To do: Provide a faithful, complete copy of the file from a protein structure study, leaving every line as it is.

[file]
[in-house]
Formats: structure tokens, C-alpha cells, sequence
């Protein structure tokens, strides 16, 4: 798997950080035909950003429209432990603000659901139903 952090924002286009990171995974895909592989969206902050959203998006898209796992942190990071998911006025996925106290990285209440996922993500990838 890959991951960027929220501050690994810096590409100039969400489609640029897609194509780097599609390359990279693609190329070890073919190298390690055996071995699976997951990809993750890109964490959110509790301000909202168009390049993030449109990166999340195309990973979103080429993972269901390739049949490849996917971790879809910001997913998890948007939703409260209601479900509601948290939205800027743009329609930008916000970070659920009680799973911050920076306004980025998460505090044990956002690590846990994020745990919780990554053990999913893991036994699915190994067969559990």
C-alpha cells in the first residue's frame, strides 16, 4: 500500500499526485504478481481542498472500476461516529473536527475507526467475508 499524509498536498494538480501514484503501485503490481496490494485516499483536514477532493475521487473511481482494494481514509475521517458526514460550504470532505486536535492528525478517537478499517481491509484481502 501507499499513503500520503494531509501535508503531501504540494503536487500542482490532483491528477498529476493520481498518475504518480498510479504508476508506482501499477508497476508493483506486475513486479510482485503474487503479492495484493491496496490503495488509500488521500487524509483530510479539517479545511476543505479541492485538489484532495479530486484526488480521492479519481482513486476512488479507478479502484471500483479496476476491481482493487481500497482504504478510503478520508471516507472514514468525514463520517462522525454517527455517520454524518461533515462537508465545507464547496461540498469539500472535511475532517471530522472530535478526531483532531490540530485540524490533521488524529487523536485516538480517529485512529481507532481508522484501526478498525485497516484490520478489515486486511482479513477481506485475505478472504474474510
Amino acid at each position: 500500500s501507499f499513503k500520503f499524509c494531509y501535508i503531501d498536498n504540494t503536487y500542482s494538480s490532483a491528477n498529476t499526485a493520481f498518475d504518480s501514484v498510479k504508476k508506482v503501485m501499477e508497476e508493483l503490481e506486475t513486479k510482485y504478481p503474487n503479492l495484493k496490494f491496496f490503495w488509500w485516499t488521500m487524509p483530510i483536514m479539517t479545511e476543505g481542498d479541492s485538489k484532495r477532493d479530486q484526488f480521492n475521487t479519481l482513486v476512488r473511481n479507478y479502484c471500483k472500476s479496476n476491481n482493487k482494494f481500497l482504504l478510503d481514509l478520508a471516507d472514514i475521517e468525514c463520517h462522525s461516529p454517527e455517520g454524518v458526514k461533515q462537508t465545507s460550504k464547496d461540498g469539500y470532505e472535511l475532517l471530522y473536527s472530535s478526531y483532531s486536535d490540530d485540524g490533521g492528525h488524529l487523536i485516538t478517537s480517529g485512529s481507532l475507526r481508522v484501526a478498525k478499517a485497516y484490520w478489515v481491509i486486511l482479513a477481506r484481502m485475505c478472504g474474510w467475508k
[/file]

[in-house]
Formats: structure tokens, C-alpha cells, sequence
């Protein structure tokens, strides 16, 4: 798997950080035909950003429209432990603000659901139903 952090924002286009990171995974895909592989969206902050959203998006898209796992942190990071998911006025996925106290990285209440996922993500990838 890959991951960027929220501050690994810096590409100039969400489609640029897609194509780097599609390359990279693609190329070890073919190298390690055996071995699976997951990809993750890109964490959110509790301000909202168009390049993030449109990166999340195309990973979103080429993972269901390739049949490849996917971790879809910001997913998890948007939703409260209601479900509601948290939205800027743009329609930008916000970070659920009680799973911050920076306004980025998460505090044990956002690590846990994020745990919780990554053990999913893991036994699915190994067969559990």
C-alpha cells in the first residue's frame, strides 16, 4: 500500500499526485504478481481542498472500476461516529473536527475507526467475508 499524509498536498494538480501514484503501485503490481496490494485516499483536514477532493475521487473511481482494494481514509475521517458526514460550504470532505486536535492528525478517537478499517481491509484481502 501507499499513503500520503494531509501535508503531501504540494503536487500542482490532483491528477498529476493520481498518475504518480498510479504508476508506482501499477508497476508493483506486475513486479510482485503474487503479492495484493491496496490503495488509500488521500487524509483530510479539517479545511476543505479541492485538489484532495479530486484526488480521492479519481482513486476512488479507478479502484471500483479496476476491481482493487481500497482504504478510503478520508471516507472514514468525514463520517462522525454517527455517520454524518461533515462537508465545507464547496461540498469539500472535511475532517471530522472530535478526531483532531490540530485540524490533521488524529487523536485516538480517529485512529481507532481508522484501526478498525485497516484490520478489515486486511482479513477481506485475505478472504474474510
Amino acid at each position: 500500500s501507499f499513503k500520503f499524509c494531509y501535508i503531501d498536498n504540494t503536487y500542482s494538480s490532483a491528477n498529476t499526485a493520481f498518475d504518480s501514484v498510479k504508476k508506482v503501485m501499477e508497476e508493483l503490481e506486475t513486479k510482485y504478481p503474487n503479492l495484493k496490494f491496496f490503495w488509500w485516499t488521500m487524509p483530510i483536514m479539517t479545511e476543505g481542498d479541492s485538489k484532495r477532493d479530486q484526488f480521492n475521487t479519481l482513486v476512488r473511481n479507478y479502484c471500483k472500476s479496476n476491481n482493487k482494494f481500497l482504504l478510503d481514509l478520508a471516507d472514514i475521517e468525514c463520517h462522525s461516529p454517527e455517520g454524518v458526514k461533515q462537508t465545507s460550504k464547496d461540498g469539500y470532505e472535511l475532517l471530522y473536527s472530535s478526531y483532531s486536535d490540530d485540524g490533521g492528525h488524529l487523536i485516538t478517537s480517529g485512529s481507532l475507526r481508522v484501526a478498525k478499517a485497516y484490520w478489515v481491509i486486511l482479513a477481506r484481502m485475505c478472504g474474510w467475508k